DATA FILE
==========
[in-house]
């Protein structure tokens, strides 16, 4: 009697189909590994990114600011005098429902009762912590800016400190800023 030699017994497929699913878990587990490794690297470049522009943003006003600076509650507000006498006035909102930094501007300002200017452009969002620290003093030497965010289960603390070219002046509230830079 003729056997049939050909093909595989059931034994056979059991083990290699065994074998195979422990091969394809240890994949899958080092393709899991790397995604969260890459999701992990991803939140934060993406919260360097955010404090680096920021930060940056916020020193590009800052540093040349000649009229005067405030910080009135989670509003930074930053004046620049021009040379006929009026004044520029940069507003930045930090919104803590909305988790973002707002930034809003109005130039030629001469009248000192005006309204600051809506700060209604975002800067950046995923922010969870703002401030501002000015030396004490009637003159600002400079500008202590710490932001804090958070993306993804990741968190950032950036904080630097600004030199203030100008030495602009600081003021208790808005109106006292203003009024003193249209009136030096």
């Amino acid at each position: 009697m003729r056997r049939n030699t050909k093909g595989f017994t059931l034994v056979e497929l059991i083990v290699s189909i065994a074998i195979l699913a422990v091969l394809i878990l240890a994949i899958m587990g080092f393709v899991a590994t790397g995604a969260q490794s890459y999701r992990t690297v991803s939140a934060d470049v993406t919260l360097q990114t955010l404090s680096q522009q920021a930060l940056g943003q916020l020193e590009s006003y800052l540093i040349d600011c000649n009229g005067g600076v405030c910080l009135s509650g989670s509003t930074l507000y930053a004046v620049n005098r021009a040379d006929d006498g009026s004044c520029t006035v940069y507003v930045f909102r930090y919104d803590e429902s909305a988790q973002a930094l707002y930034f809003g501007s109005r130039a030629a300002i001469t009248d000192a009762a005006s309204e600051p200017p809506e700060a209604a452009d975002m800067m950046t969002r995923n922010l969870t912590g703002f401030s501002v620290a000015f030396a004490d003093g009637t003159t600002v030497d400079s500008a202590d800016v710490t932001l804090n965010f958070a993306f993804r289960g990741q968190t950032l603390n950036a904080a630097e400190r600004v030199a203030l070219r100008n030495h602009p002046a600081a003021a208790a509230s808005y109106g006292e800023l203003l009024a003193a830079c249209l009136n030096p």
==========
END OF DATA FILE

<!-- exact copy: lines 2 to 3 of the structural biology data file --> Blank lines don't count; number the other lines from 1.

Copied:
């Protein structure tokens, strides 16, 4: 009697189909590994990114600011005098429902009762912590800016400190800023 030699017994497929699913878990587990490794690297470049522009943003006003600076509650507000006498006035909102930094501007300002200017452009969002620290003093030497965010289960603390070219002046509230830079 003729056997049939050909093909595989059931034994056979059991083990290699065994074998195979422990091969394809240890994949899958080092393709899991790397995604969260890459999701992990991803939140934060993406919260360097955010404090680096920021930060940056916020020193590009800052540093040349000649009229005067405030910080009135989670509003930074930053004046620049021009040379006929009026004044520029940069507003930045930090919104803590909305988790973002707002930034809003109005130039030629001469009248000192005006309204600051809506700060209604975002800067950046995923922010969870703002401030501002000015030396004490009637003159600002400079500008202590710490932001804090958070993306993804990741968190950032950036904080630097600004030199203030100008030495602009600081003021208790808005109106006292203003009024003193249209009136030096």
């Amino acid at each position: 009697m003729r056997r049939n030699t050909k093909g595989f017994t059931l034994v056979e497929l059991i083990v290699s189909i065994a074998i195979l699913a422990v091969l394809i878990l240890a994949i899958m587990g080092f393709v899991a590994t790397g995604a969260q490794s890459y999701r992990t690297v991803s939140a934060d470049v993406t919260l360097q990114t955010l404090s680096q522009q920021a930060l940056g943003q916020l020193e590009s006003y800052l540093i040349d600011c000649n009229g005067g600076v405030c910080l009135s509650g989670s509003t930074l507000y930053a004046v620049n005098r021009a040379d006929d006498g009026s004044c520029t006035v940069y507003v930045f909102r930090y919104d803590e429902s909305a988790q973002a930094l707002y930034f809003g501007s109005r130039a030629a300002i001469t009248d000192a009762a005006s309204e600051p200017p809506e700060a209604a452009d975002m800067m950046t969002r995923n922010l969870t912590g703002f401030s501002v620290a000015f030396a004490d003093g009637t003159t600002v030497d400079s500008a202590d800016v710490t932001l804090n965010f958070a993306f993804r289960g990741q968190t950032l603390n950036a904080a630097e400190r600004v030199a203030l070219r100008n030495h602009p002046a600081a003021a208790a509230s808005y109106g006292e800023l203003l009024a003193a830079c249209l009136n030096p």